An old-fashioned sign on the sidewalk of 24th Street reads, “Adobe Books: In the Mission since 1989.” The statement is an affirmation for store founder Andrew McKinley, who recently opened at his new location after the well-publicized tumult surrounding his longstanding 16th Street address. In spring 2013, when menswear retailer Jack Spade outbid Adobe on its increased rent, the bookstore’s clientele raised $60,000 in a last-ditch effort to save the store. Ironically, Jack Spade was eventually run out of the Mission, but the little bookstore lives on, thanks to the grassroots campaign that laid the framework for an all-new business strategy.
“We needed a nudge,” says McKinley, a longtime Mission resident whose business is thriving under the name Adobe Books & Arts Cooperative, with a new shared ownership model. Now, a dozen or so investors divvy up the labor. The group brought the business into the 21st century—tossing dead titles, clearing out clutter, computerizing inventory, and curating a selection of art prints for sale. And the space also houses rotating exhibits. “We’re selling more books than ever,” says McKinley.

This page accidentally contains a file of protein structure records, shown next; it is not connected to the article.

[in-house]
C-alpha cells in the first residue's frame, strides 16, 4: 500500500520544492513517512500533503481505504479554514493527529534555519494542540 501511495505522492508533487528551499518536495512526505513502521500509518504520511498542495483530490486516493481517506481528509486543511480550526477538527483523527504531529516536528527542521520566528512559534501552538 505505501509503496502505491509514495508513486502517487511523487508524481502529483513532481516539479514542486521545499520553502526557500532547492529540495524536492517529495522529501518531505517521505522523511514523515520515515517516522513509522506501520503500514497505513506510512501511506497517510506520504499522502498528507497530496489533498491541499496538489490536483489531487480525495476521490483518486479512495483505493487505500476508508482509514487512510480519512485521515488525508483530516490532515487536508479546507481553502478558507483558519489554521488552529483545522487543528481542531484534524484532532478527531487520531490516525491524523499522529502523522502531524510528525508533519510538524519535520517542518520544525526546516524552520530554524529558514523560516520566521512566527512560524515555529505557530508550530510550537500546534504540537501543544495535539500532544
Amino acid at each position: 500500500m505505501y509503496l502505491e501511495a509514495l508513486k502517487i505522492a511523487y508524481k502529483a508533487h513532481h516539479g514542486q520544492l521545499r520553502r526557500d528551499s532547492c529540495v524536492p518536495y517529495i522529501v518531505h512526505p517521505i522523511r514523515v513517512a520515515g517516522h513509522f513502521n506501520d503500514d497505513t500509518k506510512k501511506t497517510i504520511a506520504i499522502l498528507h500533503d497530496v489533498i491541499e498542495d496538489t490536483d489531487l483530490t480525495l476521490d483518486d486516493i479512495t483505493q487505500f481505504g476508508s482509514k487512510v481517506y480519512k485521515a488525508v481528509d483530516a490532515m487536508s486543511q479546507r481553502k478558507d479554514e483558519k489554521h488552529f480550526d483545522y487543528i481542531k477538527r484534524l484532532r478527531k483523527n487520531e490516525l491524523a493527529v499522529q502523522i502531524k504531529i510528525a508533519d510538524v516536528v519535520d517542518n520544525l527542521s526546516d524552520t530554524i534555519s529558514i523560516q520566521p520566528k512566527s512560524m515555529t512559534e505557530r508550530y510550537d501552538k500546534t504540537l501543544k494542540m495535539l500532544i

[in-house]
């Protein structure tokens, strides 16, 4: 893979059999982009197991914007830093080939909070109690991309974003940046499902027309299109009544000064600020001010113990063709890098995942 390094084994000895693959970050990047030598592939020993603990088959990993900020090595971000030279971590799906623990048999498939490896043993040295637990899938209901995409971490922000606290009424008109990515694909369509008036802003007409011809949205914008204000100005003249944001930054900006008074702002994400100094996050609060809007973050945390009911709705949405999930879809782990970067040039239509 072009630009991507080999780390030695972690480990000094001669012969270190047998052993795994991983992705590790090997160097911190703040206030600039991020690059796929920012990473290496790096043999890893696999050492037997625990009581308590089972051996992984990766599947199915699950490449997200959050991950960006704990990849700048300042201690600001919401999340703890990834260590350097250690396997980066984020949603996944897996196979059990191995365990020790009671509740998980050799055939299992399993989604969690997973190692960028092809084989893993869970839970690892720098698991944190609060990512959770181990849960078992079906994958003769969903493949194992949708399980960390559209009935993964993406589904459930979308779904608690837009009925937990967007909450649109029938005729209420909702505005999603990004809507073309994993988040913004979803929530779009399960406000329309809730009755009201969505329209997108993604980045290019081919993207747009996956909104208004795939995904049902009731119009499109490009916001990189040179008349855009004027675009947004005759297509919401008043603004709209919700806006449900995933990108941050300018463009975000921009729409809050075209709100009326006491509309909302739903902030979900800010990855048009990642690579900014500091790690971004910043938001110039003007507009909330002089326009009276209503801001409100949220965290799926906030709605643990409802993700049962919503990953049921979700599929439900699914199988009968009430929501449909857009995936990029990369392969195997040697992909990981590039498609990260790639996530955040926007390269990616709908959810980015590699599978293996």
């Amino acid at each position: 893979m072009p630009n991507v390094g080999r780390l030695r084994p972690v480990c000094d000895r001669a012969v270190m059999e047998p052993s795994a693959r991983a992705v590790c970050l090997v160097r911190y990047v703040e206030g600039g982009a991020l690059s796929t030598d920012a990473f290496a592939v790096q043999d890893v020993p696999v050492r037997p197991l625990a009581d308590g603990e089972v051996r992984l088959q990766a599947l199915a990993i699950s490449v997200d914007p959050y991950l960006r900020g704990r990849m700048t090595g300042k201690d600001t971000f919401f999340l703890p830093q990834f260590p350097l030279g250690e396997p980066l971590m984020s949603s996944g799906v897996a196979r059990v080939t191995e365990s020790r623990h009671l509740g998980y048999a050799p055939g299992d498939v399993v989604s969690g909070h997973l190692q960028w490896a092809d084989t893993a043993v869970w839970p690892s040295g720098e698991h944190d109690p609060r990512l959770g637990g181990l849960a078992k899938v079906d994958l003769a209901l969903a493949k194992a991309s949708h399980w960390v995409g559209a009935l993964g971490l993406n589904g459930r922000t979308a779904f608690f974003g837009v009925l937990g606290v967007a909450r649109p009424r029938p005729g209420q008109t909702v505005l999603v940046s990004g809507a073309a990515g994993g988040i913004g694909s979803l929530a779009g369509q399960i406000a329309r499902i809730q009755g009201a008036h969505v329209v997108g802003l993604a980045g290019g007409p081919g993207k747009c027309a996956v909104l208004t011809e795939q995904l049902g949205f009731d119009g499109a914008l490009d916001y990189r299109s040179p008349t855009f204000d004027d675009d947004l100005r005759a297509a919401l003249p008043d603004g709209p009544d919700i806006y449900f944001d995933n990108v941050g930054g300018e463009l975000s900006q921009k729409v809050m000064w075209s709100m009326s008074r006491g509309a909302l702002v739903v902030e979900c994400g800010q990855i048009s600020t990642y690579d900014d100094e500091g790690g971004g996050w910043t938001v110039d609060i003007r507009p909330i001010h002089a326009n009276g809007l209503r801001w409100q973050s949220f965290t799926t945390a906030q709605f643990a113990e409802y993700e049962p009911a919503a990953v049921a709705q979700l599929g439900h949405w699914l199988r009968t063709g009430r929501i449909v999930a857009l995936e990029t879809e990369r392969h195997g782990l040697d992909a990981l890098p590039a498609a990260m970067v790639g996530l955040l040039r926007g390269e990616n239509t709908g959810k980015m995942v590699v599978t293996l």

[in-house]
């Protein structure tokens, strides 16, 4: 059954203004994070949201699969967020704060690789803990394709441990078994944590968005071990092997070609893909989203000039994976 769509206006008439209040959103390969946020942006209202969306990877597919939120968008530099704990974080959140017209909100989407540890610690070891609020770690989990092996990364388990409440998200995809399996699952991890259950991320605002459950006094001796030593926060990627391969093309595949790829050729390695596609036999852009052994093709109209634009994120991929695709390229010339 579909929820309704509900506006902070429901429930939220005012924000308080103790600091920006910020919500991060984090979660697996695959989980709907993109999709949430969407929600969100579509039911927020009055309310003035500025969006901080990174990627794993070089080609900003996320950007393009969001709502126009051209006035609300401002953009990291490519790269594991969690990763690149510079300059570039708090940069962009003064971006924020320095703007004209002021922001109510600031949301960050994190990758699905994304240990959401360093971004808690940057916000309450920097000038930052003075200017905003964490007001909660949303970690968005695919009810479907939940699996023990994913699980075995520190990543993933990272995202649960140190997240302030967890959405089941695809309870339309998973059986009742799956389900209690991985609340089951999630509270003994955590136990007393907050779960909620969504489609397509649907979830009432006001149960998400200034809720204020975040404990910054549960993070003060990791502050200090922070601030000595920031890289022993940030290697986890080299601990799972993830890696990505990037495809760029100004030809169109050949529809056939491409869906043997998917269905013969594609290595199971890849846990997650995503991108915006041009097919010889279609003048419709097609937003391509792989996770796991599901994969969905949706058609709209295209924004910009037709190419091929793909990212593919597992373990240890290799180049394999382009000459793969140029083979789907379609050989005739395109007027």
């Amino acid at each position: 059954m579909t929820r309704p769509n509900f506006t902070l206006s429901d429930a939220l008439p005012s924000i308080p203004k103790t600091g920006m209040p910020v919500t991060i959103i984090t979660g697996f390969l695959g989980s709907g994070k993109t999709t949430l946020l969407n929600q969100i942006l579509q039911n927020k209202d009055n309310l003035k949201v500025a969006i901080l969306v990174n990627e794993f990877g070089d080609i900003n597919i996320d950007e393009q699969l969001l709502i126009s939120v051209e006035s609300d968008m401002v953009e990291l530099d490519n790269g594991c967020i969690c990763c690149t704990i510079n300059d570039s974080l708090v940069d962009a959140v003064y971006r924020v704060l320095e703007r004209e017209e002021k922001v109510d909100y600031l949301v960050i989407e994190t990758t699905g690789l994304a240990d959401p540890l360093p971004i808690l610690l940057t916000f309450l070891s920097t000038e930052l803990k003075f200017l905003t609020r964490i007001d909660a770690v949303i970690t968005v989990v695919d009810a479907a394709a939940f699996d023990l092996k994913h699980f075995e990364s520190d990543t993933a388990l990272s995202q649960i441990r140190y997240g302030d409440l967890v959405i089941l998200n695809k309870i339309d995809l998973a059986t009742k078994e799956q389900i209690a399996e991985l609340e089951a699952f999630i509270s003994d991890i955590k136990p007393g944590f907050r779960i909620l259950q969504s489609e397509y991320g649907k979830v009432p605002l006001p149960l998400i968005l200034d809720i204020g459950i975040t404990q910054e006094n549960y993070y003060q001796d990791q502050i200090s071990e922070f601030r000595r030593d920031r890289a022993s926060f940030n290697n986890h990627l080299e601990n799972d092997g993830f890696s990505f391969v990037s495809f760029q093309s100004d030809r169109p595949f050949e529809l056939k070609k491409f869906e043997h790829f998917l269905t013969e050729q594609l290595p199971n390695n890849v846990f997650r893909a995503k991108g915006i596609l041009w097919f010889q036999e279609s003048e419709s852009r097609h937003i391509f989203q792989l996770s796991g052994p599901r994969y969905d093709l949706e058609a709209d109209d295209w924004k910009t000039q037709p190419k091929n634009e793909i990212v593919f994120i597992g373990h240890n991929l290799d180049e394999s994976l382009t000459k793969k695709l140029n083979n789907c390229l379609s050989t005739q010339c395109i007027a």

But it’s not enough to be a great seller of books. For more than 20 years, Adobe has been the Mission’s unofficial living room, attracting a diverse crowd and serving as an incubator for ideas. Here, creative minds can still come together for community-building readings, letterpress workshops, and film screenings. As it turns out, the whole brouhaha was a blessing in disguise.
This article was published in 7x7's December/January issue. Click here to subscribe.